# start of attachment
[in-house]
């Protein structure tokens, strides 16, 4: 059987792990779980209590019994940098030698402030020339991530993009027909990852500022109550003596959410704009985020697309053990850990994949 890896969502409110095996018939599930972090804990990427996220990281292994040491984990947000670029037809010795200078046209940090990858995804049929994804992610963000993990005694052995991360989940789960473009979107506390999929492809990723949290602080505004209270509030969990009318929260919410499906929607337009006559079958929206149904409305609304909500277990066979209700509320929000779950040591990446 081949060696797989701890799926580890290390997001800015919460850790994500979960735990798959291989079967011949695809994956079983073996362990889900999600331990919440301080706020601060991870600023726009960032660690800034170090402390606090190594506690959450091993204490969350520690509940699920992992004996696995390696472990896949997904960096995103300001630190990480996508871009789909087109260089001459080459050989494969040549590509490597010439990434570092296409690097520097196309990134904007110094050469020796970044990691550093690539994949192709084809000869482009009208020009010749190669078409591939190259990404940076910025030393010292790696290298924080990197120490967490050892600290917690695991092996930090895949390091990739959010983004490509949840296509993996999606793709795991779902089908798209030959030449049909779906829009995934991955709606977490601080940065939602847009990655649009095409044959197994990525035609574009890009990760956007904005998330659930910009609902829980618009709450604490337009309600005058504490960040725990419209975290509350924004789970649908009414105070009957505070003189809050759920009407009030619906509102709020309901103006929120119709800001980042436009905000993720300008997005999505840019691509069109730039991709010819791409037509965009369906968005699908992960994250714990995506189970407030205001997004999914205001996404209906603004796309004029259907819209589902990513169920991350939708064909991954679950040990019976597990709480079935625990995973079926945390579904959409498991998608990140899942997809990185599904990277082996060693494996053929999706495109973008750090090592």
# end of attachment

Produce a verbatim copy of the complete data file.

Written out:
[in-house]
């Protein structure tokens, strides 16, 4: 059987792990779980209590019994940098030698402030020339991530993009027909990852500022109550003596959410704009985020697309053990850990994949 890896969502409110095996018939599930972090804990990427996220990281292994040491984990947000670029037809010795200078046209940090990858995804049929994804992610963000993990005694052995991360989940789960473009979107506390999929492809990723949290602080505004209270509030969990009318929260919410499906929607337009006559079958929206149904409305609304909500277990066979209700509320929000779950040591990446 081949060696797989701890799926580890290390997001800015919460850790994500979960735990798959291989079967011949695809994956079983073996362990889900999600331990919440301080706020601060991870600023726009960032660690800034170090402390606090190594506690959450091993204490969350520690509940699920992992004996696995390696472990896949997904960096995103300001630190990480996508871009789909087109260089001459080459050989494969040549590509490597010439990434570092296409690097520097196309990134904007110094050469020796970044990691550093690539994949192709084809000869482009009208020009010749190669078409591939190259990404940076910025030393010292790696290298924080990197120490967490050892600290917690695991092996930090895949390091990739959010983004490509949840296509993996999606793709795991779902089908798209030959030449049909779906829009995934991955709606977490601080940065939602847009990655649009095409044959197994990525035609574009890009990760956007904005998330659930910009609902829980618009709450604490337009309600005058504490960040725990419209975290509350924004789970649908009414105070009957505070003189809050759920009407009030619906509102709020309901103006929120119709800001980042436009905000993720300008997005999505840019691509069109730039991709010819791409037509965009369906968005699908992960994250714990995506189970407030205001997004999914205001996404209906603004796309004029259907819209589902990513169920991350939708064909991954679950040990019976597990709480079935625990995973079926945390579904959409498991998608990140899942997809990185599904990277082996060693494996053929999706495109973008750090090592």